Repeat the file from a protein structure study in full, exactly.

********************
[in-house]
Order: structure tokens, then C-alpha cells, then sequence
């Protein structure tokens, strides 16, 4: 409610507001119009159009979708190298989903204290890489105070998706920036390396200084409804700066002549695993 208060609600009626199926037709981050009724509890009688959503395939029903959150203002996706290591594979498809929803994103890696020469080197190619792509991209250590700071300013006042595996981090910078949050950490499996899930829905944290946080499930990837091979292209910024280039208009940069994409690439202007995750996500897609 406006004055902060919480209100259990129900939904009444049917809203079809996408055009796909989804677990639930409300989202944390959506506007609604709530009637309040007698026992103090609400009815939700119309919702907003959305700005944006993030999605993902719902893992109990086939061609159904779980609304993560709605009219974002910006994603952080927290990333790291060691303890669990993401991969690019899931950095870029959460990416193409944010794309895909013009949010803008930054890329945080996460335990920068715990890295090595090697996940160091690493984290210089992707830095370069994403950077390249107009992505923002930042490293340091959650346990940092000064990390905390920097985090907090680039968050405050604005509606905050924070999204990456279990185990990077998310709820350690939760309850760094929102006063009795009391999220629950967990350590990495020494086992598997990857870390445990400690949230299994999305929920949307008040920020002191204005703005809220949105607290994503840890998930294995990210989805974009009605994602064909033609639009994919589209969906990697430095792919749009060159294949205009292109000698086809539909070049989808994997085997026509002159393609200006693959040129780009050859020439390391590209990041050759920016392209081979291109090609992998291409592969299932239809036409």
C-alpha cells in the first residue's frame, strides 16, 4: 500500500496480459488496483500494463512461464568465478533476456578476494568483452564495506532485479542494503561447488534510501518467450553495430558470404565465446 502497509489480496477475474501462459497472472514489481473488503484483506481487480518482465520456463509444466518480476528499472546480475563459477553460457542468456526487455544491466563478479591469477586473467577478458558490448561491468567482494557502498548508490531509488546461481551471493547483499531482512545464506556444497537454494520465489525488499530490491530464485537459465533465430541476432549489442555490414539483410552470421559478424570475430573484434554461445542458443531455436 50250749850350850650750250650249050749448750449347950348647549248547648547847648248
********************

[in-house]
Order: structure tokens, then C-alpha cells, then sequence
């Protein structure tokens, strides 16, 4: 409610507001119009159009979708190298989903204290890489105070998706920036390396200084409804700066002549695993 208060609600009626199926037709981050009724509890009688959503395939029903959150203002996706290591594979498809929803994103890696020469080197190619792509991209250590700071300013006042595996981090910078949050950490499996899930829905944290946080499930990837091979292209910024280039208009940069994409690439202007995750996500897609 406006004055902060919480209100259990129900939904009444049917809203079809996408055009796909989804677990639930409300989202944390959506506007609604709530009637309040007698026992103090609400009815939700119309919702907003959305700005944006993030999605993902719902893992109990086939061609159904779980609304993560709605009219974002910006994603952080927290990333790291060691303890669990993401991969690019899931950095870029959460990416193409944010794309895909013009949010803008930054890329945080996460335990920068715990890295090595090697996940160091690493984290210089992707830095370069994403950077390249107009992505923002930042490293340091959650346990940092000064990390905390920097985090907090680039968050405050604005509606905050924070999204990456279990185990990077998310709820350690939760309850760094929102006063009795009391999220629950967990350590990495020494086992598997990857870390445990400690949230299994999305929920949307008040920020002191204005703005809220949105607290994503840890998930294995990210989805974009009605994602064909033609639009994919589209969906990697430095792919749009060159294949205009292109000698086809539909070049989808994997085997026509002159393609200006693959040129780009050859020439390391590209990041050759920016392209081979291109090609992998291409592969299932239809036409």
C-alpha cells in the first residue's frame, strides 16, 4: 500500500496480459488496483500494463512461464568465478533476456578476494568483452564495506532485479542494503561447488534510501518467450553495430558470404565465446 502497509489480496477475474501462459497472472514489481473488503484483506481487480518482465520456463509444466518480476528499472546480475563459477553460457542468456526487455544491466563478479591469477586473467577478458558490448561491468567482494557502498548508490531509488546461481551471493547483499531482512545464506556444497537454494520465489525488499530490491530464485537459465533465430541476432549489442555490414539483410552470421559478424570475430573484434554461445542458443531455436 50250749850350850650750250650249050749448750449347950348647549248547648547847648248